News from Sharjah International Book Fair in the United Arab Emirates is that attendance records are being broken in the event’s 35 year. Organizers say that more than 1.35 million visitors have attended the fair since it opened November 2, a new record. The fair stages 1,417 events this year and continues through Saturday (November 12).—Porter Anderson
By Roger Tagholm | @RogerTagholm
Sharjah Publishing City UpdateAs reported by Publishing Perspectives, Sharjah Publishing City is the publishing industry free trade zone program in the United Arab Emirates.
The aim is to attract international publishers to establish offices in the emirate, taking advantage of a tax-free environment and Sharjah’s central location. The building is being constructed in a modern Islamic style and is seemingly rising from the desert.
While there had been hope that the project would launch late this year, Ahmed Al Ameri, chairman of Sharjah Book Authority, says it now is expected to be ready by the end of January and is to be opened by Sharjah’s ruler, Sheikh Sultan bin Mohammed Al Qasimi.
More on the project is here from Al Ameri.
Bookseller Kinokuniya’s Growing International Footprint
One of Kinokuniya’s most famous overseas stores outside Japan is in Dubai Mall, near Sharjah. The 68,000-square-foot flagship store has traded there since 2008, but is to leave its present site at the end of the year, following a request from the new mall management, which wants to lease the space to more than one retailer.
This is a blow to the chain since the Dubai store frequently is featured on lists of the world’s top bookstores.
Santi Suntien, leading institutional and corporate sales for the company, is putting a brave face on it, although a move will mean a reduction in the store’s on-site inventory.
“We’re moving to a new site in late January, early February,” Suntien tells Publishing Perspectives. “The new site has a good location—right next to Dubai Mall Metro – but it ‘ a smaller space at 38,000 square feet.
“We’re working hard to adapt the shelving, to make it higher, so that we don’t have to reduce the stock by too much, but we will lose Chinese and German language books, and there will be some reductions in areas like humanities, in psychology and philosophy. Fiction will only see a very slight reduction and children’s will be the same.”
The new store won’t have a café and although still a good size, it may lack the impact that the existing store has, with its distinctive semi-circular shape and spacious, relaxed atmosphere. Dubai Kinokuniya has always been a very browser-friendly store.
Elsewhere in Kinokuniya’s international network of stores, the company has just opened its first ever store in Myanmar–at Yangon International Airport–and is to open two new stores in Texas, one in Carrollton and one in Plano, in December 2016 and February 2017 respectively. The two US stores will bring Kinokuniya’s US total to 12, and its overseas total to 30.
The Myanmar store is a franchise agreement with Singapore Myanmar Investco Limited.
Suntien tells Publishing Perspectives, “Our focus now is to look back in Southeast Asia and the Asia Pacific region. Range is very important to us, so we will only open when there’s a significant mall or we can get a site of the right size.”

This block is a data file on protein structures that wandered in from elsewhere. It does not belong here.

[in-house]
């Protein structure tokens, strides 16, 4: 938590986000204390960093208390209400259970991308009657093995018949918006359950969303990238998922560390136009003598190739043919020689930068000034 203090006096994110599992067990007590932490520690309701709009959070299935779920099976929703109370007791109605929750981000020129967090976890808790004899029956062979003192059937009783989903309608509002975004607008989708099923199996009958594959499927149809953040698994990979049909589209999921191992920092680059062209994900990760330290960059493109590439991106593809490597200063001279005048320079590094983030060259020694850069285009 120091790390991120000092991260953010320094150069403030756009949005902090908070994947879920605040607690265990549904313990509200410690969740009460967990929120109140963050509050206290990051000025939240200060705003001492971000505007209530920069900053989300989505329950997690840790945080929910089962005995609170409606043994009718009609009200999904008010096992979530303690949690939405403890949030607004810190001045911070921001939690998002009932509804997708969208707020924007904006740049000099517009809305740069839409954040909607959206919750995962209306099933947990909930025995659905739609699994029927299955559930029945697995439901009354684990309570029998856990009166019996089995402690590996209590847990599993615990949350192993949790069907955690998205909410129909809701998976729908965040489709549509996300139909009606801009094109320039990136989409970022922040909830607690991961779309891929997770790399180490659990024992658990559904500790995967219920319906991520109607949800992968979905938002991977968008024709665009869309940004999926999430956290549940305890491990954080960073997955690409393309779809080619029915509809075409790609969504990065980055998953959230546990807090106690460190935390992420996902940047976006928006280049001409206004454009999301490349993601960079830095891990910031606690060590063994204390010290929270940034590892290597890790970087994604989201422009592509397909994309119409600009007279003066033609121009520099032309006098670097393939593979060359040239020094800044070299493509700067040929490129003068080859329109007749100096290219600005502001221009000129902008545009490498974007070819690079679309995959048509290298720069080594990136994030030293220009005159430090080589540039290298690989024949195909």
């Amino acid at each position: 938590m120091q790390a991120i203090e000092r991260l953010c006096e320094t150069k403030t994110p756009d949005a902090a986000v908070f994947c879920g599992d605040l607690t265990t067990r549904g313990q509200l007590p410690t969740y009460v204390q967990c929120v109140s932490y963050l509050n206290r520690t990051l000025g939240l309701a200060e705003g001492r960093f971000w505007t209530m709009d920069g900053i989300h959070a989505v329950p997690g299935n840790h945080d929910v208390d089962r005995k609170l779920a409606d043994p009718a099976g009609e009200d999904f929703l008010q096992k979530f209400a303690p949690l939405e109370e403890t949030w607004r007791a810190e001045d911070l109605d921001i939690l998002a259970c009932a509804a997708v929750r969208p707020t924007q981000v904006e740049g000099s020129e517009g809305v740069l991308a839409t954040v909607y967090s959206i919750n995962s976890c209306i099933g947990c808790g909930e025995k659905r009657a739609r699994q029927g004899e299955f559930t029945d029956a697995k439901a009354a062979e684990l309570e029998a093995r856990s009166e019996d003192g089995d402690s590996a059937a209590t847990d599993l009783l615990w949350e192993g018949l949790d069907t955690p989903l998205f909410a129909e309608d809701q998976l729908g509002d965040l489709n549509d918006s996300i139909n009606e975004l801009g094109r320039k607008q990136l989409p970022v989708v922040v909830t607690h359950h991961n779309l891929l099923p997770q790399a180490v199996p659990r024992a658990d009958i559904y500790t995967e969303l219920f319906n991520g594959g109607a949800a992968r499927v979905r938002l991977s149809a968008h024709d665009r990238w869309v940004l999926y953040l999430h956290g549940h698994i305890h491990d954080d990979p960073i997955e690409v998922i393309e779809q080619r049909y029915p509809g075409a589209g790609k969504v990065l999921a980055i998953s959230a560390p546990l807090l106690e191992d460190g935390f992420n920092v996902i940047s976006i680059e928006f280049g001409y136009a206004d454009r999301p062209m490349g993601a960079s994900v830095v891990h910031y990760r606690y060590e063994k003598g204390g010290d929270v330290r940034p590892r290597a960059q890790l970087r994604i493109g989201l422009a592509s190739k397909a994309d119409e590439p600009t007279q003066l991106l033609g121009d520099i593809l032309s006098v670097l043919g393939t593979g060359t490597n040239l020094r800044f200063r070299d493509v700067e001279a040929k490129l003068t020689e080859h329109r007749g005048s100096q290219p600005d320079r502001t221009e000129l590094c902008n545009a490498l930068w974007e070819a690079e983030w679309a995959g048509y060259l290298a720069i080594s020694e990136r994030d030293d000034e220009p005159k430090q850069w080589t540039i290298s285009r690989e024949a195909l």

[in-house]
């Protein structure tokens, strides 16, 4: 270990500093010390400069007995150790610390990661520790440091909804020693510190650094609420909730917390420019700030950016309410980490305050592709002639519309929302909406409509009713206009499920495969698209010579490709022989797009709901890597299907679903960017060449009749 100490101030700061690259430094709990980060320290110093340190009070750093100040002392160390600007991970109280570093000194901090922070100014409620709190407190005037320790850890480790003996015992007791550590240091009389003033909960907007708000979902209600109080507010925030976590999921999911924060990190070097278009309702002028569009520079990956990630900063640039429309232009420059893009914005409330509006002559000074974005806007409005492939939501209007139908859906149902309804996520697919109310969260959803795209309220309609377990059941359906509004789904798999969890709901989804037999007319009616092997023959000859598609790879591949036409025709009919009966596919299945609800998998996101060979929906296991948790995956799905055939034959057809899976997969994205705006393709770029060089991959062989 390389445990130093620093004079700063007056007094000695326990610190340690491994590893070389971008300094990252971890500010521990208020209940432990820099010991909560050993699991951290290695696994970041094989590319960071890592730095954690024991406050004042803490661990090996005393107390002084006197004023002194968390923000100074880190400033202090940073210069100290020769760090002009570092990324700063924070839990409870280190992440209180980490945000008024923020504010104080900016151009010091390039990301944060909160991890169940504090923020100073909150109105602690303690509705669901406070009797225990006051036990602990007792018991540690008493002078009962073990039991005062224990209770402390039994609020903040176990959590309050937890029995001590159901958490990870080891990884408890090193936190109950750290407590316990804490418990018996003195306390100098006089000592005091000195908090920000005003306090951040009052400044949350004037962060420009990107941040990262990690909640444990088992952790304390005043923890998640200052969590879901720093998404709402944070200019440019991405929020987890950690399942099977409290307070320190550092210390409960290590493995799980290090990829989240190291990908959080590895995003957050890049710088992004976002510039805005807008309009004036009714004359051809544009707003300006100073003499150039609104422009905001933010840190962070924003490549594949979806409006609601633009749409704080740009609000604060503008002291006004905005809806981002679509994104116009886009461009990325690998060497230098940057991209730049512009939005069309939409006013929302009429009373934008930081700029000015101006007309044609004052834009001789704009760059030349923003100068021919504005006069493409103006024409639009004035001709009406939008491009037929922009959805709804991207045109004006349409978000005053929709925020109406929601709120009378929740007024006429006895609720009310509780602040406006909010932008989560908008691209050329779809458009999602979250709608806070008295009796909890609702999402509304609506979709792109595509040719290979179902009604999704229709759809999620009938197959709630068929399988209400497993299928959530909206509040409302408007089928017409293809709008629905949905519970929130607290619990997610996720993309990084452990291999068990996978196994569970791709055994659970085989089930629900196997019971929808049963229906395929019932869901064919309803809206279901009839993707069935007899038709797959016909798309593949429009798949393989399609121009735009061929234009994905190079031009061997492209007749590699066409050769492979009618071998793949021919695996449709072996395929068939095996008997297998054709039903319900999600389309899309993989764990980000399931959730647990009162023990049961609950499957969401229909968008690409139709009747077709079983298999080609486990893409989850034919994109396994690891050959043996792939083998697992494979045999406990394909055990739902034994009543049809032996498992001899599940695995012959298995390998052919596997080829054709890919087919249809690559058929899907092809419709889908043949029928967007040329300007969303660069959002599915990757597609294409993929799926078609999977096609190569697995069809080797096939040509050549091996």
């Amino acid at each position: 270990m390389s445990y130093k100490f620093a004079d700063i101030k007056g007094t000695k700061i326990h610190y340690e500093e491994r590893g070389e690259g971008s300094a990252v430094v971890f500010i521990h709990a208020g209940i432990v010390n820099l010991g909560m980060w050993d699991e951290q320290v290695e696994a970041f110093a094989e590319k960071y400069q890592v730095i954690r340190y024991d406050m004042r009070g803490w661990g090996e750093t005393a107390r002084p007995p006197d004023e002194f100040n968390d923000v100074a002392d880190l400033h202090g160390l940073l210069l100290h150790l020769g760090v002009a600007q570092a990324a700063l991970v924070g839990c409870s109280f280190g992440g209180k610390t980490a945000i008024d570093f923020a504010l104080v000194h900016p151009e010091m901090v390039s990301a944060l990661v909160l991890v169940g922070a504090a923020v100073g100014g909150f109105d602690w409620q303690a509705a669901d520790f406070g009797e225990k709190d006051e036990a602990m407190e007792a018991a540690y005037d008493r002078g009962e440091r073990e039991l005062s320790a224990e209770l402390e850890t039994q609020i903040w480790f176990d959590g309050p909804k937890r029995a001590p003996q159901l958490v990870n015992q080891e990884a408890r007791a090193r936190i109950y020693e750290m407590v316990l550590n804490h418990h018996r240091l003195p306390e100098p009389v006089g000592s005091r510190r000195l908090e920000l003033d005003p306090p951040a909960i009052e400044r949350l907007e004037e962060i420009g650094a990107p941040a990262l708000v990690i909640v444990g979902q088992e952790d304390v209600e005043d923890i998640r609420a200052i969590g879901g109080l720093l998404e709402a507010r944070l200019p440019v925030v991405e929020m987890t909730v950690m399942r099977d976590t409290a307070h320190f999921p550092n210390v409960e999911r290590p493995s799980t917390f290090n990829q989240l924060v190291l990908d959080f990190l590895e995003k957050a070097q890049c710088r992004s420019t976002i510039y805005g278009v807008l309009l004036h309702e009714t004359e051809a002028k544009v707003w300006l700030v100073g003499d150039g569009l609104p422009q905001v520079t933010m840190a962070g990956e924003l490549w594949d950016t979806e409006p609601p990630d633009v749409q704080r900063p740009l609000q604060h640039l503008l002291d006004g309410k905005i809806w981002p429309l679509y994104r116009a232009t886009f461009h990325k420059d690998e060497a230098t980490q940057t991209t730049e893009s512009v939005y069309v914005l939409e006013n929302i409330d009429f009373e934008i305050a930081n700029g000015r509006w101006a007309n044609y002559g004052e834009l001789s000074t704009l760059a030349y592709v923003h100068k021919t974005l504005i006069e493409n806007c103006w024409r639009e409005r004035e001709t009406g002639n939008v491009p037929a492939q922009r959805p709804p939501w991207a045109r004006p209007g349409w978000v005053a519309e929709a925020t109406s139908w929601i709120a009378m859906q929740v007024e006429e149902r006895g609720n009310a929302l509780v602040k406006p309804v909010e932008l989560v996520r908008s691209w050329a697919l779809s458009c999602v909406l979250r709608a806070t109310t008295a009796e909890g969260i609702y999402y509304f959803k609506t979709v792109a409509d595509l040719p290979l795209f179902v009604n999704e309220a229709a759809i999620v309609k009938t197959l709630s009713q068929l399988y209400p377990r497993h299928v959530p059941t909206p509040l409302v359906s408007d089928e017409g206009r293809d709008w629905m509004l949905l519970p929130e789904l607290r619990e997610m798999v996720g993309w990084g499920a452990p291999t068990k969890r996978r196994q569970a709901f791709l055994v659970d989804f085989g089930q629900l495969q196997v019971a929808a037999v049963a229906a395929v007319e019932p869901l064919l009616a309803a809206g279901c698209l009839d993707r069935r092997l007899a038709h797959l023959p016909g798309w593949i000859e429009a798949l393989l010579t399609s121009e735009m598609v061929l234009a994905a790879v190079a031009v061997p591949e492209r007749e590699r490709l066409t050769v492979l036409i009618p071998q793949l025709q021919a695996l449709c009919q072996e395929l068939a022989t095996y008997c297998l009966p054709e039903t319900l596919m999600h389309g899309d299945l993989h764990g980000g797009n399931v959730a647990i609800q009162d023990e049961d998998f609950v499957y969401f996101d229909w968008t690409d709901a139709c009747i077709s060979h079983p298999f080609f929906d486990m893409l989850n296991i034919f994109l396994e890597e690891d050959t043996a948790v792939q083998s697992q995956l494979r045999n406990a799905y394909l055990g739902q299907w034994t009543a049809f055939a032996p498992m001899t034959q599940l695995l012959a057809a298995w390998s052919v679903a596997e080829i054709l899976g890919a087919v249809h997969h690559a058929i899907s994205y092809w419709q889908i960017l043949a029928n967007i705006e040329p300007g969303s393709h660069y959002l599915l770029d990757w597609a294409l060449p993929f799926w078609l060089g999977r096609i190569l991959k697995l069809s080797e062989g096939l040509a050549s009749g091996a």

Dubai’s Libraries May Deploy Drones
Public libraries in Dubai may explore drone technology for branch-to-branch deliveries in cooperation with Dubai Civil Aviation. The new project, while apparently far from becoming reality, has provided some colorful imagery for Sharjah International Book Fair visitors.
The Dubai Culture stand this week has shown a video of a drone at work and has displayed an aircraft of the kind that might be deployed by the eight facilities of the city’s library network. The model in question has six rotor blades, each a little under two feet long, and the craft is capable of lifting up to seven kilos of books.
In the video, we see a staff member at the Al Rashidiya branch in the east of the city take the title off that library’s shelf, walk outside to the drone, loading the book into a small container beneath the rotor blades, and send the drone on its way.
The delivery point in the video is depicted as the Al Mankhool branch, some eight miles away in the west of the city. We watch the drone slowly descend outside the main doors where it’s met by a library official who unpacks its little cargo of books.
There are much longer journeys between various libraries in Dubai too, and anyone who has experienced the traffic in this city will immediately see the reason why drones might be a good idea.
Dubai, however, isn’t shouting about the project yet, and staff on the Dubai Culture stand stress that it’s only in an experimental stage in cooperation with Dubai Civil Aviation.
Health and safety and security issues, of course, are a problem for anyone wishing to use drones. In late August, the Federal Aviation Authority (FAA) in the United States, published its regulations on Unmanned Aircraft Systems in that country. Those regulations bear on Amazon’s efforts to develop its “Prime Air” drone delivery, which could see drones travel up to 20 miles at speeds in excess of 50 miles per hour, according to Monica Nickelsburg at GeekWire.
James Titcomb at the Daily Telegraph has reported that Amazon’s tests, sanctioned by the UK’s Civil Aviation Authority (CAA), are centered in Cambridge.